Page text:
My experience with the 60's vintage New Standards/Imperials was that they were quite well in tune EXCEPT the 6th partial. Concert Eb, E, and F needed to be lipped down (a lot). With their medium bore leadpipe and 11" bells, I would not want to play too large of a mouthpiece on these horns. Probably a 4AM at the largest. I would think a "Willson 2900" centric mouthpiece like a Schilke 51D or Bowman BB1 would work quite nicely as well. Response in the lower range will just not be as good as modern horns. I found the upper range to be quite nice. The sound will be quite sweet and full but not as dark and rich as modern large bell horns.

    The 1980 Sovereign had more intonation issues. It was even sharper in the 6th partial and could be quite a bit out on other notes. You need to spend a LOT of time with a tuner to get used to the instrument and its peculiarities. Low range response should be better than the New Standard but not up to modern standards. The horn can also be played with more authority and will respond well to large mouthpieces (4AL and above).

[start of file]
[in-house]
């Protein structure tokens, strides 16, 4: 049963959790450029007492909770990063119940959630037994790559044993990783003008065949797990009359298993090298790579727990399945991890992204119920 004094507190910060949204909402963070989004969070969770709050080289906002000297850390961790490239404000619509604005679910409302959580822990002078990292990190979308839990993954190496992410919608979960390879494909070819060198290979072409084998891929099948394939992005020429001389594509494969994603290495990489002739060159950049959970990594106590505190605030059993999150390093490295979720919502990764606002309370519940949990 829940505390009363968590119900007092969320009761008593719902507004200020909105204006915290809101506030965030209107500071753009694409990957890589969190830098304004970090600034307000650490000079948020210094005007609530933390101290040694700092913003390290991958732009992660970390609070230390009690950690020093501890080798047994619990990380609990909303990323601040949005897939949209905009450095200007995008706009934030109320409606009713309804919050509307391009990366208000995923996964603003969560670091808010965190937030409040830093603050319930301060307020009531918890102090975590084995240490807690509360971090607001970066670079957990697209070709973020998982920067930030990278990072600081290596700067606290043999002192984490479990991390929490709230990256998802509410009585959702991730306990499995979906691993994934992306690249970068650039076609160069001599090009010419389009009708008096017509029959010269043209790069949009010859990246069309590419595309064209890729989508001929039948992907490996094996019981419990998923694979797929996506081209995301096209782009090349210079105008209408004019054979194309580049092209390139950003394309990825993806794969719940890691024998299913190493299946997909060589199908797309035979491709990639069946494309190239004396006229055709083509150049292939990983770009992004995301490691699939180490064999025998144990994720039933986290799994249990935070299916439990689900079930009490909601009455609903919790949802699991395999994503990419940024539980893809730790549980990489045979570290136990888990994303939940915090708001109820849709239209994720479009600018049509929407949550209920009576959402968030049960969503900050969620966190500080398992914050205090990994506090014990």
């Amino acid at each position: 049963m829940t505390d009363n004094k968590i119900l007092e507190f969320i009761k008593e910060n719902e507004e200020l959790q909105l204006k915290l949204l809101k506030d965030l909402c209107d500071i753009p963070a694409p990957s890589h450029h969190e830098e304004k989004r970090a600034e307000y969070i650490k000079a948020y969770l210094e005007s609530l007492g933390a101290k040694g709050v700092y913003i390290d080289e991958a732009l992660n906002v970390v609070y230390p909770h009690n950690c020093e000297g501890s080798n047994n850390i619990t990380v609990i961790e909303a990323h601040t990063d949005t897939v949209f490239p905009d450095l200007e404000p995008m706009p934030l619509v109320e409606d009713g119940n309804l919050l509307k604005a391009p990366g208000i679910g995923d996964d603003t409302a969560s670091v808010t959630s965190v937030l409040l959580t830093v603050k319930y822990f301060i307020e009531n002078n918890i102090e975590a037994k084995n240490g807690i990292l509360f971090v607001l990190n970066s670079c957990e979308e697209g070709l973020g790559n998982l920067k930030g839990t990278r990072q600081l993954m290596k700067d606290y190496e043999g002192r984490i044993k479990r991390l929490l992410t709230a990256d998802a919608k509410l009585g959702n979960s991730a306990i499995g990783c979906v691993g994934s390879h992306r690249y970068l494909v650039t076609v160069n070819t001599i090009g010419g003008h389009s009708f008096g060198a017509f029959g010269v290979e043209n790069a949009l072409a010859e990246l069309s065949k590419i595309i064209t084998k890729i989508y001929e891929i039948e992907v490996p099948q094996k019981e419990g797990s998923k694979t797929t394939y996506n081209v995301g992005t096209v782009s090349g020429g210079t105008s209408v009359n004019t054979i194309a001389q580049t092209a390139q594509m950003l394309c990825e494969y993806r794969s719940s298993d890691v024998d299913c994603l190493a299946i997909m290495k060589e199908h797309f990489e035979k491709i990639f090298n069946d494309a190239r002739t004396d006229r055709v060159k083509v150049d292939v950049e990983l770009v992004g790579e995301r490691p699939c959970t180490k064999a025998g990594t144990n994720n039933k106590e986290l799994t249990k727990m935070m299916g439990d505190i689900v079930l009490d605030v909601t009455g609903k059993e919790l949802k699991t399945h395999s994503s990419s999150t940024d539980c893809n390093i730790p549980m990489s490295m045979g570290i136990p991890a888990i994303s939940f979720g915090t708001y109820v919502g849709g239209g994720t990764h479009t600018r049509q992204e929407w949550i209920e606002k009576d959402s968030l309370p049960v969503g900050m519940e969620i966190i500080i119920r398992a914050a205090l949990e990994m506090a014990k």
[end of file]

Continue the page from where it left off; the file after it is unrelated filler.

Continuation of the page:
In all cases, spend a LOT of time with a tuner and in a fixed daily routine for the first month or so with the new horn. I HATE switching horns, but have done so twice in the last 4 years. (only once in the 25+ years prior to that). I find the process of zeroing in on intonation and mouthpiece selection with the new horn to be much quicker now that I do the same routine every day. I can make A/B comparisons more more quickly.

    By the way, I found that my Besson 2051 plays better with a Wick 4AL and my Sterling plays better with the Alliance E3. So you may find that regardless what moputhpiece you used to use, the horn may play better with a different piece than you are used to.